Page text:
The above shot shows the evening Kyle of Lochalsh to Inverness leaving Dingwall in August 1976. Apologies for the quality, the light was fading but as I expect you’ll realise, it was taken for its intrinsic interest rather than any intention of being an artistic masterpiece.
At the back of the formation are a 13T Highfit loaded with a cable drum and a Presflo; it was at this time that Stromeferry (Loch Kishorn) was being used as a construction base for oil platforms for Howard Doris and I believe that both wagons would have originated there. At this distance in time though, I’m a bit hazy as to how the wagons actually got onto the back of the train, which we’d just alighted from in order to step back onto the last Far North service into Inverness. They could have been there when we boarded at Kyle, although if so, why I didn’t take the photograph then is debatable; if they were attached at Strome Ferry, I don’t recall any shunt move (though I could have been asleep, it’s not unusual).
The rest of the pic is not without interest; the lattice post signal, goods shed with GUV in attendance and the opposing turnouts and diamond of the goods yard trackage.
In more traditional days, mixed trains had been characteristic of many Scottish branches (that said, it should be pointed out that the definition of a ‘mixed’ is complicated, and in earlier years such workings often included unfitted wagons and thus required a brakevan). The Kyle line, along with the Fort William – Mallaig section of the West Highland, had retained this propensity even in the diesel era, although by then the term ‘tail traffic’ is probably more appropriate as the freight vehicles were always vacuum fitted. Often this would be with plebian 12T Vanfits, but occasionally something giving a more unusual appearance would turn up. Indeed on the Mallaig line, 45T tank cars were conveyed into the early ’80s, and a shot in ‘Scottish Urban and Rural Branch Lines’ shows a fitted 16T mineral on the Kyle working.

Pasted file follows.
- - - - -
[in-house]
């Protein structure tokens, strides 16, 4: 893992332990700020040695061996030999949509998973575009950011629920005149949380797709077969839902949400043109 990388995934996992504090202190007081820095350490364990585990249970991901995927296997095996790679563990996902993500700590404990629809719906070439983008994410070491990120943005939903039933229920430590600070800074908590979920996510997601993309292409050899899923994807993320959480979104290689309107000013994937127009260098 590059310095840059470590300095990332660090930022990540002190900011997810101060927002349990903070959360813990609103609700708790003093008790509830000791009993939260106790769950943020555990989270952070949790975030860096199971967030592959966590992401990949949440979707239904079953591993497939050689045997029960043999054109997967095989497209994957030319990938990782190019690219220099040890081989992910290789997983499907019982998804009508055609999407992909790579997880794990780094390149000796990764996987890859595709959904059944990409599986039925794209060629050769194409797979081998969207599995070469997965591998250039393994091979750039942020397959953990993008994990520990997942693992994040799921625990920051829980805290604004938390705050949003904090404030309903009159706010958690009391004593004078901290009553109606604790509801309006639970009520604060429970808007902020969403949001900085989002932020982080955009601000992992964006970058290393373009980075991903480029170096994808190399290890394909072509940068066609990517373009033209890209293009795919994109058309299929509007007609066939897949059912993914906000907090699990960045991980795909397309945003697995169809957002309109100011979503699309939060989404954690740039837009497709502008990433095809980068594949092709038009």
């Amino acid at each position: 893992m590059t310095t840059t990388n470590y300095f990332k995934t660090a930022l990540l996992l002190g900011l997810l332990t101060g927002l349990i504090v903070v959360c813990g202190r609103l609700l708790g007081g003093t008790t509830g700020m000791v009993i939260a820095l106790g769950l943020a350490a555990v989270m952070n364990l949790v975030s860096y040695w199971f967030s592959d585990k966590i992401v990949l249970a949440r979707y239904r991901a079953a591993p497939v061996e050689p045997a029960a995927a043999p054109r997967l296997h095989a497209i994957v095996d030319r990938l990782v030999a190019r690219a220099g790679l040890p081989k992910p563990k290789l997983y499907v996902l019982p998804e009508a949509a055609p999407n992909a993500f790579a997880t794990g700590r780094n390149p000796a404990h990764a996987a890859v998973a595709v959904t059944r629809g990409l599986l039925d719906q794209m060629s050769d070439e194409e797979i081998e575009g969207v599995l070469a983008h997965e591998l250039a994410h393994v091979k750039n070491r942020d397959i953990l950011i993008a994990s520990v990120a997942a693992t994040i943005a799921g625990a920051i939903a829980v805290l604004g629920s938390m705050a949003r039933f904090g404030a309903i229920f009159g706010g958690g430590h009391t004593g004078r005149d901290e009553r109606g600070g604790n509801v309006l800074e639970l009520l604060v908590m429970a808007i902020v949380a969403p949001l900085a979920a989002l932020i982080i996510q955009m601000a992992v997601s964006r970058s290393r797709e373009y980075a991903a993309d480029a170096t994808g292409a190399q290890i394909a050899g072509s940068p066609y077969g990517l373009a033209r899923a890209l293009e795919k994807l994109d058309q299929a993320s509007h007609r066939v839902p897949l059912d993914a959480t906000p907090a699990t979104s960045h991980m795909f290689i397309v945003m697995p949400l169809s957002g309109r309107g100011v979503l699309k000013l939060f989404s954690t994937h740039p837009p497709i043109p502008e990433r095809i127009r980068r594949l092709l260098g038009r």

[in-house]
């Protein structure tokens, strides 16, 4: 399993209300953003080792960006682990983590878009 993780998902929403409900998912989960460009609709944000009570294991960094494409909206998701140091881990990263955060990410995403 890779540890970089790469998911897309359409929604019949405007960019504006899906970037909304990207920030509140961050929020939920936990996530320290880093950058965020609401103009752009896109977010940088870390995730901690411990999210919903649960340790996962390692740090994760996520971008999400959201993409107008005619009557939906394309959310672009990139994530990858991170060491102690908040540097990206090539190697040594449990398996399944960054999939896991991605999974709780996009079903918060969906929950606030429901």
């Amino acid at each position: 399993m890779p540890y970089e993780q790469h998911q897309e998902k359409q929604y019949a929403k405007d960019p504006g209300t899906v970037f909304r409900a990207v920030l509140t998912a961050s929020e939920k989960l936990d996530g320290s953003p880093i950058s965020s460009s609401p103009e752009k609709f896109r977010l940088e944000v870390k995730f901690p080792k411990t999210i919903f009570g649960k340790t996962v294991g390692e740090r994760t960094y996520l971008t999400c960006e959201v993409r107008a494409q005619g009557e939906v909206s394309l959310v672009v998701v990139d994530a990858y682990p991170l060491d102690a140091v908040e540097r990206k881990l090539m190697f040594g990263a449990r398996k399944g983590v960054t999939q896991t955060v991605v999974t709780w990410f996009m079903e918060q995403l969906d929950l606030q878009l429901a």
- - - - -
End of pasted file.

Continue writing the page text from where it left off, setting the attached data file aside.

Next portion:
Now neither 16 tonners nor Presflos carried the fabled ‘XP’ branding, although the Presflo’s 10’6 wheelbase should accordingly qualify it. But whatever, this is one of those subjects that modellers delight in trotting out the ‘official’ line on, often without realising what they’re scratching the surface of. Whilst there certainly were some very specific rulings around this subject, they did change over time, and there would also have been the usual host of exceptions, qualifications and ‘local arrangements’. Overall my feeling is that being too prescriptive about them without access to extensive official records is like trying to nail jam to the wall.
As one example, a factor that often crops up is the stated requirement for XP vehicles to be screw coupled, yet it’s an indisputable fact that in the early 1950s BR built many thousands of Instanter-fitted wagons which were nevertheless XP-rated. Having said that, the strict requirement is probably more focused on the necessity for the screw coupling on the coaching stock to be used if the Instantered wagon was next to it. By the late 1960s, the fast running of short wheelbase vehicles was under scrutiny anyway and particularly with rapidly changing patterns of working, I suspect the branding steadily lapsed into irrelevance.
My thanks to David Vinsen (Eggesford Box) for prompting me to dig this out from the hard drive and put it up. The blame for the associated ramblings however is all mine.